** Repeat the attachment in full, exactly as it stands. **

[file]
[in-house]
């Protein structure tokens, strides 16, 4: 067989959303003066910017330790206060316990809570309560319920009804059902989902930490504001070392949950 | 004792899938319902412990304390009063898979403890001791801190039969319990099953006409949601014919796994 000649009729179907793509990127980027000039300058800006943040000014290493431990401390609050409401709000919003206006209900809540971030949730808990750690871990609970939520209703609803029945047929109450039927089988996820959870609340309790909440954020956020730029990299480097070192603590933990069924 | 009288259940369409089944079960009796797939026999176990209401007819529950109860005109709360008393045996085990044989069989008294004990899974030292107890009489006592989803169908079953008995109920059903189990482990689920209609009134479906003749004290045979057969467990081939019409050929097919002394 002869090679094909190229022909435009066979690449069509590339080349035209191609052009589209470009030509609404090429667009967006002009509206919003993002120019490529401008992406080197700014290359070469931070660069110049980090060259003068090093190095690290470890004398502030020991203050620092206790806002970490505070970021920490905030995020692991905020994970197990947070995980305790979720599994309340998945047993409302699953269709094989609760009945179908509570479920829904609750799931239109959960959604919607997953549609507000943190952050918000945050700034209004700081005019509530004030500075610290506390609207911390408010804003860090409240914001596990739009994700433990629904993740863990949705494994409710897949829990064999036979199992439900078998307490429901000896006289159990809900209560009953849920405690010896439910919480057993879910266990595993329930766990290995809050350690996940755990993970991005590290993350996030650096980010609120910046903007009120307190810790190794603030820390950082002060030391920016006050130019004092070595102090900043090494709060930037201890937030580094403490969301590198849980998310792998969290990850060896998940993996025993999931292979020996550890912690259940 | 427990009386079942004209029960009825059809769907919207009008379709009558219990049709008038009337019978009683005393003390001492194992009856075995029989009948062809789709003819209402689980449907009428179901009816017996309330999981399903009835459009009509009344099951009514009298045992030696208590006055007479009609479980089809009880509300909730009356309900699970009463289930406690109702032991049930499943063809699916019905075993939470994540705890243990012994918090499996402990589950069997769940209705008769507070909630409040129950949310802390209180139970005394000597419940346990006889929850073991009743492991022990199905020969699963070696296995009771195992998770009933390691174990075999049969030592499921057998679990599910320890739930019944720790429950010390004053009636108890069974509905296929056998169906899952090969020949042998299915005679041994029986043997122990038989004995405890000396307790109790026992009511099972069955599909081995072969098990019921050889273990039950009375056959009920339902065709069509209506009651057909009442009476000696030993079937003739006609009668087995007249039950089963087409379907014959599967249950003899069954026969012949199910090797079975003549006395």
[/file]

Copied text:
[in-house]
């Protein structure tokens, strides 16, 4: 067989959303003066910017330790206060316990809570309560319920009804059902989902930490504001070392949950 | 004792899938319902412990304390009063898979403890001791801190039969319990099953006409949601014919796994 000649009729179907793509990127980027000039300058800006943040000014290493431990401390609050409401709000919003206006209900809540971030949730808990750690871990609970939520209703609803029945047929109450039927089988996820959870609340309790909440954020956020730029990299480097070192603590933990069924 | 009288259940369409089944079960009796797939026999176990209401007819529950109860005109709360008393045996085990044989069989008294004990899974030292107890009489006592989803169908079953008995109920059903189990482990689920209609009134479906003749004290045979057969467990081939019409050929097919002394 002869090679094909190229022909435009066979690449069509590339080349035209191609052009589209470009030509609404090429667009967006002009509206919003993002120019490529401008992406080197700014290359070469931070660069110049980090060259003068090093190095690290470890004398502030020991203050620092206790806002970490505070970021920490905030995020692991905020994970197990947070995980305790979720599994309340998945047993409302699953269709094989609760009945179908509570479920829904609750799931239109959960959604919607997953549609507000943190952050918000945050700034209004700081005019509530004030500075610290506390609207911390408010804003860090409240914001596990739009994700433990629904993740863990949705494994409710897949829990064999036979199992439900078998307490429901000896006289159990809900209560009953849920405690010896439910919480057993879910266990595993329930766990290995809050350690996940755990993970991005590290993350996030650096980010609120910046903007009120307190810790190794603030820390950082002060030391920016006050130019004092070595102090900043090494709060930037201890937030580094403490969301590198849980998310792998969290990850060896998940993996025993999931292979020996550890912690259940 | 427990009386079942004209029960009825059809769907919207009008379709009558219990049709008038009337019978009683005393003390001492194992009856075995029989009948062809789709003819209402689980449907009428179901009816017996309330999981399903009835459009009509009344099951009514009298045992030696208590006055007479009609479980089809009880509300909730009356309900699970009463289930406690109702032991049930499943063809699916019905075993939470994540705890243990012994918090499996402990589950069997769940209705008769507070909630409040129950949310802390209180139970005394000597419940346990006889929850073991009743492991022990199905020969699963070696296995009771195992998770009933390691174990075999049969030592499921057998679990599910320890739930019944720790429950010390004053009636108890069974509905296929056998169906899952090969020949042998299915005679041994029986043997122990038989004995405890000396307790109790026992009511099972069955599909081995072969098990019921050889273990039950009375056959009920339902065709069509209506009651057909009442009476000696030993079937003739006609009668087995007249039950089963087409379907014959599967249950003899069954026969012949199910090797079975003549006395």